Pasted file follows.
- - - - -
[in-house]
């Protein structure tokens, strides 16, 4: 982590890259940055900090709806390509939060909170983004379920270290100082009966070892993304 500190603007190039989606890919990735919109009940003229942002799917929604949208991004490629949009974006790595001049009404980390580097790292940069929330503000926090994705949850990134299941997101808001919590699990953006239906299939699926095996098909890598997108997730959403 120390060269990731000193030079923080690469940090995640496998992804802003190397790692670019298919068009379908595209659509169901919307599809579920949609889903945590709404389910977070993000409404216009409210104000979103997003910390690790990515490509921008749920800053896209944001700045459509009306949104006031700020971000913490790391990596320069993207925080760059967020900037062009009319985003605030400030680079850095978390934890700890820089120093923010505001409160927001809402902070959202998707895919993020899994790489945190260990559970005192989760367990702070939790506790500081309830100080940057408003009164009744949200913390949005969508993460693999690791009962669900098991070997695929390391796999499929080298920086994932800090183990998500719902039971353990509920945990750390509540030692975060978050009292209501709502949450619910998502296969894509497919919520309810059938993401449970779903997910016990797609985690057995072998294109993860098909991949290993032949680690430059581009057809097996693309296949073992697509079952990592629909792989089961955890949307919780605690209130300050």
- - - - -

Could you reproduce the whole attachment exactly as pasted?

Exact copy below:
[in-house]
């Protein structure tokens, strides 16, 4: 982590890259940055900090709806390509939060909170983004379920270290100082009966070892993304 500190603007190039989606890919990735919109009940003229942002799917929604949208991004490629949009974006790595001049009404980390580097790292940069929330503000926090994705949850990134299941997101808001919590699990953006239906299939699926095996098909890598997108997730959403 120390060269990731000193030079923080690469940090995640496998992804802003190397790692670019298919068009379908595209659509169901919307599809579920949609889903945590709404389910977070993000409404216009409210104000979103997003910390690790990515490509921008749920800053896209944001700045459509009306949104006031700020971000913490790391990596320069993207925080760059967020900037062009009319985003605030400030680079850095978390934890700890820089120093923010505001409160927001809402902070959202998707895919993020899994790489945190260990559970005192989760367990702070939790506790500081309830100080940057408003009164009744949200913390949005969508993460693999690791009962669900098991070997695929390391796999499929080298920086994932800090183990998500719902039971353990509920945990750390509540030692975060978050009292209501709502949450619910998502296969894509497919919520309810059938993401449970779903997910016990797609985690057995072998294109993860098909991949290993032949680690430059581009057809097996693309296949073992697509079952990592629909792989089961955890949307919780605690209130300050």